By Andy May – Re-Blogged From http://www.WattsUpWithThat.com

“Prediction is very difficult, especially about the future” (old Danish proverb, sometimes attributed to Niels Bohr or Yogi Berra)

In November, 2016 the USGS (United States Geological Survey) reported their assessment of the recent discovery of 20 billion barrels of oil equivalent (technically recoverable) in the Midland Basin of West Texas. About the same time IHS researcher Peter Blomquist published an estimate of 35 billion barrels. Compare these estimates with Ghawar Field in Saudi Arabia, the largest conventional oil field in the world, which contained 80 billion barrels when discovered. There is an old saying in the oil and gas exploration business “big discoveries get bigger and small discoveries get smaller.” As a retired petrophysicist who has been involved with many discoveries of all sizes, I can say this is what I’ve always seen, although I have no statistics to back the statement up. Twenty or thirty years from now when the field is mostly developed, it is very likely the estimated ultimate hydrocarbon recovery from the field will be larger than either of those estimates.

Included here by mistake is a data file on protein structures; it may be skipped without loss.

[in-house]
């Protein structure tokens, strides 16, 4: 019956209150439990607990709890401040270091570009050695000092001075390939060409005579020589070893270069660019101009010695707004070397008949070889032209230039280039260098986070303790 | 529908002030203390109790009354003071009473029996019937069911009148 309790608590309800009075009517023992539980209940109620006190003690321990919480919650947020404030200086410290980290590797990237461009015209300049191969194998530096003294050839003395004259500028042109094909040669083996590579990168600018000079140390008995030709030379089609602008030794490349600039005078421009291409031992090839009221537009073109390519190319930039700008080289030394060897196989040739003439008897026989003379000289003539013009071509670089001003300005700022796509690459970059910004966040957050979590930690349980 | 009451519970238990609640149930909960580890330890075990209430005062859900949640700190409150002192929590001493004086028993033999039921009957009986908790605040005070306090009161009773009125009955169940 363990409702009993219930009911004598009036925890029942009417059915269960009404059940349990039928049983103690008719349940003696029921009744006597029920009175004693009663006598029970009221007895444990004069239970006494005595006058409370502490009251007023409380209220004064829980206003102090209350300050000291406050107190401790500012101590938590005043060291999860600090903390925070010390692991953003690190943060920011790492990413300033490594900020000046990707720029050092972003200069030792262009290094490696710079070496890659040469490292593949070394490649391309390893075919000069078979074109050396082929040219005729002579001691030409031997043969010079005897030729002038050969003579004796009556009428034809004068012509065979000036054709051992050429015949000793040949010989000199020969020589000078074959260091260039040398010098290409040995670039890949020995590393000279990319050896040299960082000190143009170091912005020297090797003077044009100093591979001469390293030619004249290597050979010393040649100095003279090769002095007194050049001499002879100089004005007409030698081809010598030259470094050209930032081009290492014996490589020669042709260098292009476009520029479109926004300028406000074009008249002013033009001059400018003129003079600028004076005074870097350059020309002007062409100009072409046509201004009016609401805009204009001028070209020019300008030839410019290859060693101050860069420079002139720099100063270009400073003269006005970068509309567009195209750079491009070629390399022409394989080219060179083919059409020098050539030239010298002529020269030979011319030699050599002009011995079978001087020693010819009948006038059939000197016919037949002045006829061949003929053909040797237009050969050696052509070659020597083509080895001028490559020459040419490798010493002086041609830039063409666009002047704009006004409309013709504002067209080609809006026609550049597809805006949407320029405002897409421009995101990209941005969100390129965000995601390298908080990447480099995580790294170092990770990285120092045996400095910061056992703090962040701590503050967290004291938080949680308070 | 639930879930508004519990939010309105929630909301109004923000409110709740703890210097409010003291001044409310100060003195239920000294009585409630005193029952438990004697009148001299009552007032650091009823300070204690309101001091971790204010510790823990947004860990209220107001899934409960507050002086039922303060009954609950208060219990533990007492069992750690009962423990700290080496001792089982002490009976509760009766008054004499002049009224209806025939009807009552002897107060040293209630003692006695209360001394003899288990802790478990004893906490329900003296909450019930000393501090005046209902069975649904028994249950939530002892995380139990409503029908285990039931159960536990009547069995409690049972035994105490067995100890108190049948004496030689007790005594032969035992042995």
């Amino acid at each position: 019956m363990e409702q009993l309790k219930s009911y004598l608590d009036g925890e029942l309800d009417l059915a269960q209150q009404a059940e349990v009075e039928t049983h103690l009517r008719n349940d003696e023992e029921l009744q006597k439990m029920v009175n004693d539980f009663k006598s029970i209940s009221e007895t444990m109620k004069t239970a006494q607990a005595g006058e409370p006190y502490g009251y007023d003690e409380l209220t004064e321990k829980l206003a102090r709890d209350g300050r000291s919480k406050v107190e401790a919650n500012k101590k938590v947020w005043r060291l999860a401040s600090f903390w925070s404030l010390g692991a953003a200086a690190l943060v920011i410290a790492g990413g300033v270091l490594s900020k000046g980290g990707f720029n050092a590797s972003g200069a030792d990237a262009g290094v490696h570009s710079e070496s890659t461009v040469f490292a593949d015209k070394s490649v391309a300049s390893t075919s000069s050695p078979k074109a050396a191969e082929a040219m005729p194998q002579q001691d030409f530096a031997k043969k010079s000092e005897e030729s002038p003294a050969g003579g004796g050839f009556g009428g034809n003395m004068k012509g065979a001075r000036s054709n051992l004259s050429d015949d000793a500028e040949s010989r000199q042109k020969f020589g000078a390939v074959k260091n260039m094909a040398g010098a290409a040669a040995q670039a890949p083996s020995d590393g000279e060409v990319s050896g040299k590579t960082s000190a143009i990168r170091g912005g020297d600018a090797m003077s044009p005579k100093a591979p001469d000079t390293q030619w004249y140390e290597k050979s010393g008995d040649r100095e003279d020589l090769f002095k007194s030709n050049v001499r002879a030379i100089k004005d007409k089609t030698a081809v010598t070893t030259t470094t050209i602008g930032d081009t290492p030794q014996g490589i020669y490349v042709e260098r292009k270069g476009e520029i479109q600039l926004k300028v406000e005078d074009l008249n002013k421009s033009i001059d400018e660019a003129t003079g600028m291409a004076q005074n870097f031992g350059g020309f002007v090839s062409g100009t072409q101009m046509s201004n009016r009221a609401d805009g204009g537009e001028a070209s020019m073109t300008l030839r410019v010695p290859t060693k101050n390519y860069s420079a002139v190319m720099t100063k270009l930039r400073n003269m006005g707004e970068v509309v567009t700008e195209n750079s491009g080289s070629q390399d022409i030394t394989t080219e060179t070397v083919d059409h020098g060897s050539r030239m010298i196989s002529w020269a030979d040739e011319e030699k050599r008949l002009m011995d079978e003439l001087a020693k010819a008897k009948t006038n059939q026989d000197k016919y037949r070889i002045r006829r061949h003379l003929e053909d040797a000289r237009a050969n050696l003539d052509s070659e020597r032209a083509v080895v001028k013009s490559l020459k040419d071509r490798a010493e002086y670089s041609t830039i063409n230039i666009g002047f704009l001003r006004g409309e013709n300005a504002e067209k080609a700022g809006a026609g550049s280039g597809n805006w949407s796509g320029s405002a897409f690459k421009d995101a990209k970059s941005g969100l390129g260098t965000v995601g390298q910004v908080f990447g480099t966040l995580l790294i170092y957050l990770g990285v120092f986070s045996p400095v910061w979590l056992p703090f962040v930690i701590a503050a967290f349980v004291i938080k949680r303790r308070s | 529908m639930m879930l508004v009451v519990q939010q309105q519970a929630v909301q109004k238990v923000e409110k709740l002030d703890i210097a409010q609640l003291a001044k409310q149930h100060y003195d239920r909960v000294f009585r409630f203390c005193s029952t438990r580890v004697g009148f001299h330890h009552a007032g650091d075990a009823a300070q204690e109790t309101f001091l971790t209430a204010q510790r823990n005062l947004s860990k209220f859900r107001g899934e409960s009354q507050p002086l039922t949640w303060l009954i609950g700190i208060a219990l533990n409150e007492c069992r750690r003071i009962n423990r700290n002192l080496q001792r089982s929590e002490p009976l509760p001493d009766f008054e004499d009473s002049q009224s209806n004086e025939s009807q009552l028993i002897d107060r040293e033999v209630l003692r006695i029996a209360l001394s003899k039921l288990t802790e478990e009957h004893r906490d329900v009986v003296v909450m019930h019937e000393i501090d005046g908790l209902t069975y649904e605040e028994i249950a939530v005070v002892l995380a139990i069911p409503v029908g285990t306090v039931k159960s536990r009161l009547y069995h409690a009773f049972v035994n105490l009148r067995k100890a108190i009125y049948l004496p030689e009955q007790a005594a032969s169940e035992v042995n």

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Weekly Climate and Energy News Roundup #252

The Week That Was – Dec 16, 2016 – Brought to You by www.SEPP.org

By Ken Haapala, President Science and Environmental Policy Project